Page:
A homograph attack is a means for a threat actor to fool users that they’re accessing the correct website when they’re actually not. Hackers do that by taking advantage of the fact that many letters from different alphabets look alike.
Attackers replace Latin characters in internationalized domain names (IDNs) with letters from non-Latin-based languages, such as Cyrillic. An example would be using the Cyrillic character а (Cyrillic lowercase a) instead of a (English lowercase a). To the naked eye, they would look the same. But computers would know the difference and take the user to a malicious website (usually a look-alike of the site they wish to visit) instead of the legitimate webpage they want to access.
Read More about “Homograph Attack”
Homograph attacks became possible by the IDN Movement, which made a lot of headway in 1998. But it wasn’t until 2010 when the Internet as we know it began accepting non-Latin characters in domain names.
What Alphabets Are Typically Used in Homograph Attacks?
Many European and Asian languages are ripe for threat actor picking when launching homograph attacks so long as they have characters that look like Latin characters. Examples include Cyrillic, Greek, Armenian, Hebrew, and Thai.
Among the alphabets mentioned, however, Cyrillic could be the easiest to abuse given its multitude of characters that look a lot like Latin letters. The table below shows several examples.
|Cyrillic Character||Sample IDN|
|І (capital i)||googІe[.]com|
|у (small u)||macуs[.]com|
|е (small ie)||applе[.]com|
|о (small o)||micrоsоft[.]cоm|
|р (small er)||рayрal[.]com|
|с (small es)||сhanel[.]сom|
|х (small ha)||foхnews[.]com|
|ь (small letter soft sign)||ььc[.]com|
|ѕ (small dze)||adidaѕ[.]com|
|ј (small je)||јnј[.]com|
If you receive an email from someone you don’t know who claims to be from Johnson & Johnson offering you COVID-19 vaccines for free, for instance, if you click the embedded link www[.]јnј[.]com, you’ll end up on this page instead:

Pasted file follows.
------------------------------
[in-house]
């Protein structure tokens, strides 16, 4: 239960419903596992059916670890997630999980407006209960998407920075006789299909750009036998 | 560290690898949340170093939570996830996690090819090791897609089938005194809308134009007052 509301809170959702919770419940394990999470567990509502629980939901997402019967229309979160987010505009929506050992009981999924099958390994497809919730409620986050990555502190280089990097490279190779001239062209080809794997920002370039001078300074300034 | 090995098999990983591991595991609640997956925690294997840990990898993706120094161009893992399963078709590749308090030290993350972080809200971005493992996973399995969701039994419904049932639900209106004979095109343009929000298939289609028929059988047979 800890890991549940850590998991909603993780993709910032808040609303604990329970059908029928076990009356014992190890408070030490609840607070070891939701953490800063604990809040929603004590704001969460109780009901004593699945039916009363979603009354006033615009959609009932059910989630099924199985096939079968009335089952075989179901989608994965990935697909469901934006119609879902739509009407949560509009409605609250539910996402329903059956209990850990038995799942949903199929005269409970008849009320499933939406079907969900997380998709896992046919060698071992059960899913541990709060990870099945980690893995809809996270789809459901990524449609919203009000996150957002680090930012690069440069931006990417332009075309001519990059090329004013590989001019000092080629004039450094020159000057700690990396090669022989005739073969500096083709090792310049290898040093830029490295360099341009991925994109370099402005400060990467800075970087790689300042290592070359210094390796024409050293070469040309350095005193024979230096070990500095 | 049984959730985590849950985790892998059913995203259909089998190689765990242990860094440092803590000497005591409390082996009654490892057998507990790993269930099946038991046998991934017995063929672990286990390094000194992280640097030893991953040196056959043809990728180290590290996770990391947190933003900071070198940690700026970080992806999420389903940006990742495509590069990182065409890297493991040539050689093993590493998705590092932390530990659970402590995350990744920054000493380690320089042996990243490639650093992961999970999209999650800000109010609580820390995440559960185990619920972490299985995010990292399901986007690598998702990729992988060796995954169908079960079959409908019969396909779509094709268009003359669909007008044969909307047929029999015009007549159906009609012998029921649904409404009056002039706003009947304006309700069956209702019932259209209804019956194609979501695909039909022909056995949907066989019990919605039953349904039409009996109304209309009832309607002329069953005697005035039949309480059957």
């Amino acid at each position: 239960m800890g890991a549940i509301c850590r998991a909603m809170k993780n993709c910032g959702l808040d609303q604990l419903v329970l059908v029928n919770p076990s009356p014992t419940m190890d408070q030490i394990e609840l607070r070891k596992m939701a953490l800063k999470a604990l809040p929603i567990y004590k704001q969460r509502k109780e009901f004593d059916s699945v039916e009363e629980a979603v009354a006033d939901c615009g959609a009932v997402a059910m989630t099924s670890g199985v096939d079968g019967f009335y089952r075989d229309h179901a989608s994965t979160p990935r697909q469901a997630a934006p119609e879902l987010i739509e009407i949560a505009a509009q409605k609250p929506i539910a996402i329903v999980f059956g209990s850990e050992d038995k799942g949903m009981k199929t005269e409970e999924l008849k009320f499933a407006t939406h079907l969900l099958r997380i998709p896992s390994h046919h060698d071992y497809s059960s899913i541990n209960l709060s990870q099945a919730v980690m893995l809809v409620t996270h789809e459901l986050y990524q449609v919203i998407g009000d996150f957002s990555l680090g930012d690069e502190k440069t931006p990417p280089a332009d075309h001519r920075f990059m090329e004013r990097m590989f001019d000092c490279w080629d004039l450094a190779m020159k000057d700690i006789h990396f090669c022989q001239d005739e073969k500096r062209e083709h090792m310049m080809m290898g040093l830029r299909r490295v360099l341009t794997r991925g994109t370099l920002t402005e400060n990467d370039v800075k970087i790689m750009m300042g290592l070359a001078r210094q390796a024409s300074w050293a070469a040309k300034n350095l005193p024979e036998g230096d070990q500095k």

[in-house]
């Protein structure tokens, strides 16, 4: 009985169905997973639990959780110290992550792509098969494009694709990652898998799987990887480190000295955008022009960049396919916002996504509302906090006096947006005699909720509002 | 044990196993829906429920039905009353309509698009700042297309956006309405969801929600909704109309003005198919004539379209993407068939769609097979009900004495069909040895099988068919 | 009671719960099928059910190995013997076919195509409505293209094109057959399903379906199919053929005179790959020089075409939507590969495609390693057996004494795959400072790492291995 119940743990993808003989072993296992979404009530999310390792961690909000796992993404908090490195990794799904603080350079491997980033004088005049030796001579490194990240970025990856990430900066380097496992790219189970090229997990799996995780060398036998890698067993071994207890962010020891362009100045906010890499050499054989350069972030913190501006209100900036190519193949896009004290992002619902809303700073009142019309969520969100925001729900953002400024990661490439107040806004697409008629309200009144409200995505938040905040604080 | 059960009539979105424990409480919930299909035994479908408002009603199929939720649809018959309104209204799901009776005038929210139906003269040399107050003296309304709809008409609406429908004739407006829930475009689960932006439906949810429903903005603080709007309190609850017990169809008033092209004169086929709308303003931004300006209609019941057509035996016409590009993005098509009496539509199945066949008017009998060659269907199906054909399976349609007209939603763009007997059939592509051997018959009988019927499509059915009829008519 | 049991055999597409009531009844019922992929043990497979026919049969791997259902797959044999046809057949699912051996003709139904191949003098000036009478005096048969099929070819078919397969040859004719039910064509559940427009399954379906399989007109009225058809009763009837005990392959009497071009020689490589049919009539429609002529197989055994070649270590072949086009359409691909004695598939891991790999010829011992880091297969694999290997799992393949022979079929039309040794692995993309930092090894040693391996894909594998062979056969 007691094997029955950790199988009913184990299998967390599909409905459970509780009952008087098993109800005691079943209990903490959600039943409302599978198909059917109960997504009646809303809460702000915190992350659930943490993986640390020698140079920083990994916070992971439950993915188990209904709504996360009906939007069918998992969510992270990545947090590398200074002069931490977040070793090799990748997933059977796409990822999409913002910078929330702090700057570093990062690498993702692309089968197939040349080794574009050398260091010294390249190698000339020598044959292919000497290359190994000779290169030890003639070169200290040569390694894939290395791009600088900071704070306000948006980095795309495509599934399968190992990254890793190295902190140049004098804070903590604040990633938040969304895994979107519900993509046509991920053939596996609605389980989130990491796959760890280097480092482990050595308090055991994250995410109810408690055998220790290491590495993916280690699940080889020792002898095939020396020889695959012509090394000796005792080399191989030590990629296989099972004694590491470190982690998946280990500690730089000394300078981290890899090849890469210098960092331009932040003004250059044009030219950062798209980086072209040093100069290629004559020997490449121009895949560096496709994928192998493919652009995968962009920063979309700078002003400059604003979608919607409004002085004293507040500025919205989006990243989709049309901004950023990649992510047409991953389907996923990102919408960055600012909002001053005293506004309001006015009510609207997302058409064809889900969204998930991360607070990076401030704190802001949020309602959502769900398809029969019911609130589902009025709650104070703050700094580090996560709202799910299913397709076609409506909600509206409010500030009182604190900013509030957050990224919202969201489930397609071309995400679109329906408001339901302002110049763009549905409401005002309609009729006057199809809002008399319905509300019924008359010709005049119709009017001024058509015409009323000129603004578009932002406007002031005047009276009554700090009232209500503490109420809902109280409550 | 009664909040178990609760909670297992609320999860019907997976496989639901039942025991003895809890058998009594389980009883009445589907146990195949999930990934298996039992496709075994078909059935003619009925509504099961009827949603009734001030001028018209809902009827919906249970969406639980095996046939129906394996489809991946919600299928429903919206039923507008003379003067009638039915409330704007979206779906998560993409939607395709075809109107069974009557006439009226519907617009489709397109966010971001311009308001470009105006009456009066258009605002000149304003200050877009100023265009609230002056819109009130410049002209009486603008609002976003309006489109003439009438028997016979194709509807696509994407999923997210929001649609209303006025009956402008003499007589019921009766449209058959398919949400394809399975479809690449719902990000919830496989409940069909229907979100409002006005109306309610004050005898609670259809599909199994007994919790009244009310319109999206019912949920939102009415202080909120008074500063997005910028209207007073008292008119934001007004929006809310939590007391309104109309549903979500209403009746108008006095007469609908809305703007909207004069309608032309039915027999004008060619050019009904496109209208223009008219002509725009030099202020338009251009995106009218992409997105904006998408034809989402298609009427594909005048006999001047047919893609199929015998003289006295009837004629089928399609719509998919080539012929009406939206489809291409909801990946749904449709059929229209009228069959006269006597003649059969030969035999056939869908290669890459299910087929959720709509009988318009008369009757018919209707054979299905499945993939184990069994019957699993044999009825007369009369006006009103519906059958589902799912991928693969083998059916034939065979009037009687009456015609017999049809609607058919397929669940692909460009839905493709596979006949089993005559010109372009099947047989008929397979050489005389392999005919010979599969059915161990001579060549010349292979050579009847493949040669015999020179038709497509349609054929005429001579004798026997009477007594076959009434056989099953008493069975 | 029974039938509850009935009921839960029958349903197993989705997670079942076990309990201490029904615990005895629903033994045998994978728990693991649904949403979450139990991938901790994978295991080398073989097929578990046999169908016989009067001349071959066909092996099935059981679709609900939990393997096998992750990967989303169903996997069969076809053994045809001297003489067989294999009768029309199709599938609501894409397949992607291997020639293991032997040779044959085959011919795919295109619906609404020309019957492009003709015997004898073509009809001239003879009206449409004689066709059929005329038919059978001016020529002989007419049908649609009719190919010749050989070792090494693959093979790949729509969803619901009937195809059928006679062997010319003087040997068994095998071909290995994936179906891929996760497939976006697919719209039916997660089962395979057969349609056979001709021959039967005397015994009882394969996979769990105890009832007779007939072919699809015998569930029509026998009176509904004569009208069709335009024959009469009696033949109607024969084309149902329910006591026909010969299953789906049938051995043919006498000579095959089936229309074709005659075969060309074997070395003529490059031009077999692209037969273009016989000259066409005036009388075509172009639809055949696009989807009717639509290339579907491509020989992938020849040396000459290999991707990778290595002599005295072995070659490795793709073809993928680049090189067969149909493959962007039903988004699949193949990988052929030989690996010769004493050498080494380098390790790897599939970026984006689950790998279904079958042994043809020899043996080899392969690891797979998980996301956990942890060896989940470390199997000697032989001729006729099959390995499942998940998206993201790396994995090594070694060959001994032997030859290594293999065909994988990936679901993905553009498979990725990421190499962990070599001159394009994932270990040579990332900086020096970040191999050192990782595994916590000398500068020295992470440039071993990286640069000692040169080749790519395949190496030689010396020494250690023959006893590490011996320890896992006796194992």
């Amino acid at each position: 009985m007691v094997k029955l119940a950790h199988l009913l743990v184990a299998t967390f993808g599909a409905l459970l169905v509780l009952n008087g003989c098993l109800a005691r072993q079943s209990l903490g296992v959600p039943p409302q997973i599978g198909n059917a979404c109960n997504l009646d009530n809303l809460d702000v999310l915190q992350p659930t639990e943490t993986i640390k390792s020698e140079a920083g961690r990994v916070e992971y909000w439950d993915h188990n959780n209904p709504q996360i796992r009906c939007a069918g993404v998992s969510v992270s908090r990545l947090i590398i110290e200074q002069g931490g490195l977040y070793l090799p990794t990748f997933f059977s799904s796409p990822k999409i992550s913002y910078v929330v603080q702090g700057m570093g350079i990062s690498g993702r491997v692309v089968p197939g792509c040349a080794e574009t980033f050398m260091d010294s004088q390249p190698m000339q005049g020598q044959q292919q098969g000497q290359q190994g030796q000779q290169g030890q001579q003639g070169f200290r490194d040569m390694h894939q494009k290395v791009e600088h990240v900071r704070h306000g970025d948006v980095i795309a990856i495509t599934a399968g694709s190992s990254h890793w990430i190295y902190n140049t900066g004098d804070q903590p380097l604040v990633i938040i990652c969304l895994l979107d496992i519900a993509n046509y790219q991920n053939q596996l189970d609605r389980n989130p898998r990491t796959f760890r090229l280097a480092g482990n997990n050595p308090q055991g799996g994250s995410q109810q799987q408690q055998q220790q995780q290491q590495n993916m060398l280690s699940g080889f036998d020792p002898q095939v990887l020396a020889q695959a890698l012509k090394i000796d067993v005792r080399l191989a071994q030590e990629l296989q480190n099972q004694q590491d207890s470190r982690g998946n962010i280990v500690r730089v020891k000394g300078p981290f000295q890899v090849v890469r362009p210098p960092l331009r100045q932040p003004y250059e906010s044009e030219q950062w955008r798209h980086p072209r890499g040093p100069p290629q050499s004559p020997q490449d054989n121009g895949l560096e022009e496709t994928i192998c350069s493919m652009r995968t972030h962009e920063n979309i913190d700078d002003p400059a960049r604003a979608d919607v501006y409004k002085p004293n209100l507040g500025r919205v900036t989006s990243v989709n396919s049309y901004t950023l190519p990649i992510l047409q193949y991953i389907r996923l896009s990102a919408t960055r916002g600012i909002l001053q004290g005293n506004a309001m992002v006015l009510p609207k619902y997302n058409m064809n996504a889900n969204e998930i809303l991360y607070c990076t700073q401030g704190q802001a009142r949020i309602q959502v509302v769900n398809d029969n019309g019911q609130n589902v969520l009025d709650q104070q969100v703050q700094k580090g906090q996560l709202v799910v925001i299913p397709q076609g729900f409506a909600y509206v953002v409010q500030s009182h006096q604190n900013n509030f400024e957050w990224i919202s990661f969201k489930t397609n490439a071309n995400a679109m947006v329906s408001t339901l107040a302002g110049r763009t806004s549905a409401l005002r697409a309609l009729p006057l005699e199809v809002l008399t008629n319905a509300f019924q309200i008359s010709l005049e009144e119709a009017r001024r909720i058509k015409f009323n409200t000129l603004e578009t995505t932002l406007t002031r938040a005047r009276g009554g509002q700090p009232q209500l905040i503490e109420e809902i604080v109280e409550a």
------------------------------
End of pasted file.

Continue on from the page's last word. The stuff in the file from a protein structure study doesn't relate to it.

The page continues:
Why? It’s because the link uses Cyrillic instead of English letters. Threat actors can host a phishing page on the IDN, and users who don’t look twice at the browser bar could easily be fooled. The link’s English equivalent should take you to the Johnson & Johnson homepage.
Are Homograph and Typosquatting Attacks the Same?
While both types of attacks rely on deception, there’s a stark difference between them. Users can’t, for instance, mistakenly type IDNs created for homograph attacks into their browsers; typosquatting domains can.
IDNs created for homograph attacks can only take potential victims to fake login pages (often associated with phishing) and malware-laden websites if they are clicked. Users who misspell domains while typing them into their browsers are, however, likely to land on typosquatting domains, also often used for phishing.
What Is an Example of a Homograph Attack?
Back in 2017, security researcher Xudong Zheng released a proof-of-concept (PoC) homograph attack to show how dangerous falling for one could be. He registered the IDN https[:]//www[.]xn--80ak6aa92e[.]com/, which translates to https[:]//www[.]аррӏе[.]com/ (see the conversion below).
Zheng can use the IDN to trick users looking to access the Apple website to go to his page instead. If he were a threat actor, he could phish visitors’ credentials or, worse, take over their accounts when they log in.
How Can You Avoid Falling Prey to a Homograph Attack?
While it isn’t easy to distinguish many IDNs from the real deal, preventing homograph attacks is still possible if you follow these best practices:
- Update your browser regularly. The latest browsers, regardless of provider, now have built-in protection against homograph attacks.
- Confirm that the site you’re on has an extended validation certificate (EVC). As of February 2021, Google Chrome, Mozilla Firefox, Microsoft Edge, and Apple Safari have menus that show this detail.
- Avoid clicking links embedded in emails, chat messages, and other publicly available content, most especially on social media. If you don’t know their senders personally, avoid clicking at all costs.
- If you do click a link, make sure the page you’re taken to isn’t fake.
- Use an anti-malware solution. These programs now come with built-in protection features against homograph attacks.
Homograph attacks, as we said, are often effective phishing avenues. And clicking links from unknown sources is one of the most common ways you can become their victim.